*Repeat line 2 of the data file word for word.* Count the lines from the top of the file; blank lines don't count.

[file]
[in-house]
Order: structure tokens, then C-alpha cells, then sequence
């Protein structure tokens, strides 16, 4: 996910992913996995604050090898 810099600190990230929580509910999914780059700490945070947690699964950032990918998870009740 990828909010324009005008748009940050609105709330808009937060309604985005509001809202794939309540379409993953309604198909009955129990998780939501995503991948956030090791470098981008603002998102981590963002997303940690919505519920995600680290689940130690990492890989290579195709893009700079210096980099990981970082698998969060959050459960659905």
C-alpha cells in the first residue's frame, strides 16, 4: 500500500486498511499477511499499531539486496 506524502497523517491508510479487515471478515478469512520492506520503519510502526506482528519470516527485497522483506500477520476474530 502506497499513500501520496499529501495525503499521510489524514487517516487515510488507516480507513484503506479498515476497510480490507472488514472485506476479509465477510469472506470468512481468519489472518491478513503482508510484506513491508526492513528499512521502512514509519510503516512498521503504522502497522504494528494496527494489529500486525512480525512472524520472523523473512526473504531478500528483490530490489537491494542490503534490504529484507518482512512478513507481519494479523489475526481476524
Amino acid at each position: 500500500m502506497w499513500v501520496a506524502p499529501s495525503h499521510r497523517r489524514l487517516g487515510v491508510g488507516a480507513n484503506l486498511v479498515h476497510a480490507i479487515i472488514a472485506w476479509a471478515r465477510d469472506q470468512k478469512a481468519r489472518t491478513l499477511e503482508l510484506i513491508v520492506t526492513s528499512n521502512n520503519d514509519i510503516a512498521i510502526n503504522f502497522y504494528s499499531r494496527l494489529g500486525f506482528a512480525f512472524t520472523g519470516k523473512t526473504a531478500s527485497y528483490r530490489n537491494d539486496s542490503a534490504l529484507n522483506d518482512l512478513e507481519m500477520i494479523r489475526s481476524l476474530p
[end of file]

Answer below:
Order: structure tokens, then C-alpha cells, then sequence